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Wednesday, June 29, 2011

When Writer's Block Becomes a Brick Wall

I'd like to welcome my good friend and an awesome writer, Pamela June Kimmell. I first became acquainted with Pam after her first book, The Mystery of David's Bridge, was released. I love the way she brings the characters to life, and I've been waiting eagerly for the sequel to see what wonderful adventures Bailey will have. You can read more about Pam at or visit her charming and entertaining blog at She is also an amazing artist who has some of her artwork and photography on display at her website. I always use her note cards for those special "Thank You's" all published authors must continually write.

First of all, thanks to my dear friend Trish Terrell for inviting me to write a guest blog here. There were so many things that came to mind to write about, I had difficulty narrowing it down but the “top of mind” thing was passing on my experience with long-term writers block. It wasn’t really “block” as much as “brick wall” in my case!

We all have experienced writers block in varying degrees. I got my worst case of it when I had to go through a year's worth of chemo, which seemed to wipe out all desire to write or be creative in ANY way. That was hard for me because I’m a writer and an artist yet I had no desire to do either of those - I just wanted to stay in bed. Strangely, it took me about three years before I finally crawled back into the saddle and gave it a whirl again, and it was my artwork which pulled me through.

I started a note card business with my oil paintings and drawings and began to become interested again in being creative. It felt good. It felt right. But still, writing was a problem for me. I’d started a mystery series for my publisher with the first book being published in 2006 to moderate success. I had people asking me when the second book would be out - nice feeling isn’t it?! I started the book then became ill. Every time I opened up the manuscript file I just couldn’t write. It was miserable! I was going to lose my audience - who would wait forever when there are so many great books out there?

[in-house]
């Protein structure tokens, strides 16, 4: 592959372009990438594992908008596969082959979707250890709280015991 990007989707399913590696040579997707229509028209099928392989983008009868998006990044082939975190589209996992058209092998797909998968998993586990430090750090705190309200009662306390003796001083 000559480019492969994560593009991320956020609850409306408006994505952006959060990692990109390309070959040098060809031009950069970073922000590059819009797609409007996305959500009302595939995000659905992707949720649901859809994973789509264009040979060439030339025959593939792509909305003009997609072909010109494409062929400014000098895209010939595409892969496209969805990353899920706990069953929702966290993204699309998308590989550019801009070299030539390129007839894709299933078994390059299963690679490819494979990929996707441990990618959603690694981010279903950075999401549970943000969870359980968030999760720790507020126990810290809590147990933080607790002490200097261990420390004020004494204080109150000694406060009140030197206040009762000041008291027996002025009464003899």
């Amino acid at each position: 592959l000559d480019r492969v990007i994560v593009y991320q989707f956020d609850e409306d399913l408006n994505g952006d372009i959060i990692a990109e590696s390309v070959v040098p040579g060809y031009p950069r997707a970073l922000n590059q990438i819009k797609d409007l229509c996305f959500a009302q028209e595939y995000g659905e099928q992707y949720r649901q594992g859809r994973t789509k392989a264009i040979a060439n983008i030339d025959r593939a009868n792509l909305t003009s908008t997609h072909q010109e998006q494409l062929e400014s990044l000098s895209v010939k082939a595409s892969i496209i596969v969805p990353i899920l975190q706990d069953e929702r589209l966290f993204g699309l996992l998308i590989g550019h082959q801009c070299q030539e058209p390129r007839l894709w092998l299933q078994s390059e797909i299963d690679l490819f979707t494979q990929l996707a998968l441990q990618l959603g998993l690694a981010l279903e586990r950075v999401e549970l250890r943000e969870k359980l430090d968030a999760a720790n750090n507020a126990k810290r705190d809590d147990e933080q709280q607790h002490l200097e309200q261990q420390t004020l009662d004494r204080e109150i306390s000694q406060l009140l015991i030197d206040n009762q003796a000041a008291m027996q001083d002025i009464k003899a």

A good friend of mine who is an exceptional watercolorist and writer sent me an email one day telling me she had decided to write a children’s book. She sent me a few of the poems from the book and they were just so adorable and I realized what FUN it would be to write for kids. I’ve always loved reading to kids and watching their expressions as they follow the story.

I decided to write some short stories, try them out on my next door neighbor’s two little boys, and even illustrate the stories with my own pen/ink/watercolor sketches. Know what? I had a blast writing them. Kids have wonderful imaginations and writing TO that imagination has been a totally fun journey for me. It also got me over my seemingly impenetrable writers block. It’s great to be back and I can hardly wait to have my book in print this Fall.

Next challenge…….finally finishing the second book of my mystery series, which began with The Mystery of David's Bridge. The message in my story here is DO NOT GIVE UP. It may take way longer than you ever thought it would - or it may be awesomely temporary - but writers block is not the towering wall we allow it to be sometimes!